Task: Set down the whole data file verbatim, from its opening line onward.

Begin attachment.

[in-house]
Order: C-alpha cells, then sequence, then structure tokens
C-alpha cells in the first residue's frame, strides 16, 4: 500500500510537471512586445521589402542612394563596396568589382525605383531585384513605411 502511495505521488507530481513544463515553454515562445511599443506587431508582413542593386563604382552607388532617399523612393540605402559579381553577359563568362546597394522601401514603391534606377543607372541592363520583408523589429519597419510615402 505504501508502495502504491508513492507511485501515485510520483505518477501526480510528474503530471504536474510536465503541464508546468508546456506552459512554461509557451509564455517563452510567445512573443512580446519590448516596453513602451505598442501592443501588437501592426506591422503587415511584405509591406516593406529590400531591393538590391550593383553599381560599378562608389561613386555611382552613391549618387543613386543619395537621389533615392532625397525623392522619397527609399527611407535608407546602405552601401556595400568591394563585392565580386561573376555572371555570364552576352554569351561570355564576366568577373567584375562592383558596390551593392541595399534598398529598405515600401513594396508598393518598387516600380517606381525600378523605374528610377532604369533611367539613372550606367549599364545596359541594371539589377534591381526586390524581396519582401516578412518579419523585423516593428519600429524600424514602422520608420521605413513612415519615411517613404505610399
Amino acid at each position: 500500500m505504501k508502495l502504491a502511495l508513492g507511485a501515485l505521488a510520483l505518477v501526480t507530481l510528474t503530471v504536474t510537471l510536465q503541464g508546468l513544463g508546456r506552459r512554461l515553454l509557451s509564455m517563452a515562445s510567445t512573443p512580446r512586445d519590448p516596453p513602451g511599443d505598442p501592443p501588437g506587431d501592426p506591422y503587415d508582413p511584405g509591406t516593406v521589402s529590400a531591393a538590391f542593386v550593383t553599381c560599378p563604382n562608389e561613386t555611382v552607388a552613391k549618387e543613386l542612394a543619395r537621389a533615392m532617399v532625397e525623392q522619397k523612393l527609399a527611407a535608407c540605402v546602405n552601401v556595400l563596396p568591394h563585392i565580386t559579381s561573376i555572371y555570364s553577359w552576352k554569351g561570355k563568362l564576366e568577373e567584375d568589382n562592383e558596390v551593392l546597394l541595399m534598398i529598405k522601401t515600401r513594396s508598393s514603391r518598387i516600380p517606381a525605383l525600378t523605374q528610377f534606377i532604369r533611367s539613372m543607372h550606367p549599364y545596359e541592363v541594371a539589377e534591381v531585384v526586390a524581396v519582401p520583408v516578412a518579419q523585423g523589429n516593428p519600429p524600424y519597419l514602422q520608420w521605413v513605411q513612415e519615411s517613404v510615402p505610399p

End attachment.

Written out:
[in-house]
Order: C-alpha cells, then sequence, then structure tokens
C-alpha cells in the first residue's frame, strides 16, 4: 500500500510537471512586445521589402542612394563596396568589382525605383531585384513605411 502511495505521488507530481513544463515553454515562445511599443506587431508582413542593386563604382552607388532617399523612393540605402559579381553577359563568362546597394522601401514603391534606377543607372541592363520583408523589429519597419510615402 505504501508502495502504491508513492507511485501515485510520483505518477501526480510528474503530471504536474510536465503541464508546468508546456506552459512554461509557451509564455517563452510567445512573443512580446519590448516596453513602451505598442501592443501588437501592426506591422503587415511584405509591406516593406529590400531591393538590391550593383553599381560599378562608389561613386555611382552613391549618387543613386543619395537621389533615392532625397525623392522619397527609399527611407535608407546602405552601401556595400568591394563585392565580386561573376555572371555570364552576352554569351561570355564576366568577373567584375562592383558596390551593392541595399534598398529598405515600401513594396508598393518598387516600380517606381525600378523605374528610377532604369533611367539613372550606367549599364545596359541594371539589377534591381526586390524581396519582401516578412518579419523585423516593428519600429524600424514602422520608420521605413513612415519615411517613404505610399
Amino acid at each position: 500500500m505504501k508502495l502504491a502511495l508513492g507511485a501515485l505521488a510520483l505518477v501526480t507530481l510528474t503530471v504536474t510537471l510536465q503541464g508546468l513544463g508546456r506552459r512554461l515553454l509557451s509564455m517563452a515562445s510567445t512573443p512580446r512586445d519590448p516596453p513602451g511599443d505598442p501592443p501588437g506587431d501592426p506591422y503587415d508582413p511584405g509591406t516593406v521589402s529590400a531591393a538590391f542593386v550593383t553599381c560599378p563604382n562608389e561613386t555611382v552607388a552613391k549618387e543613386l542612394a543619395r537621389a533615392m532617399v532625397e525623392q522619397k523612393l527609399a527611407a535608407c540605402v546602405n552601401v556595400l563596396p568591394h563585392i565580386t559579381s561573376i555572371y555570364s553577359w552576352k554569351g561570355k563568362l564576366e568577373e567584375d568589382n562592383e558596390v551593392l546597394l541595399m534598398i529598405k522601401t515600401r513594396s508598393s514603391r518598387i516600380p517606381a525605383l525600378t523605374q528610377f534606377i532604369r533611367s539613372m543607372h550606367p549599364y545596359e541592363v541594371a539589377e534591381v531585384v526586390a524581396v519582401p520583408v516578412a518579419q523585423g523589429n516593428p519600429p524600424y519597419l514602422q520608420w521605413v513605411q513612415e519615411s517613404v510615402p505610399p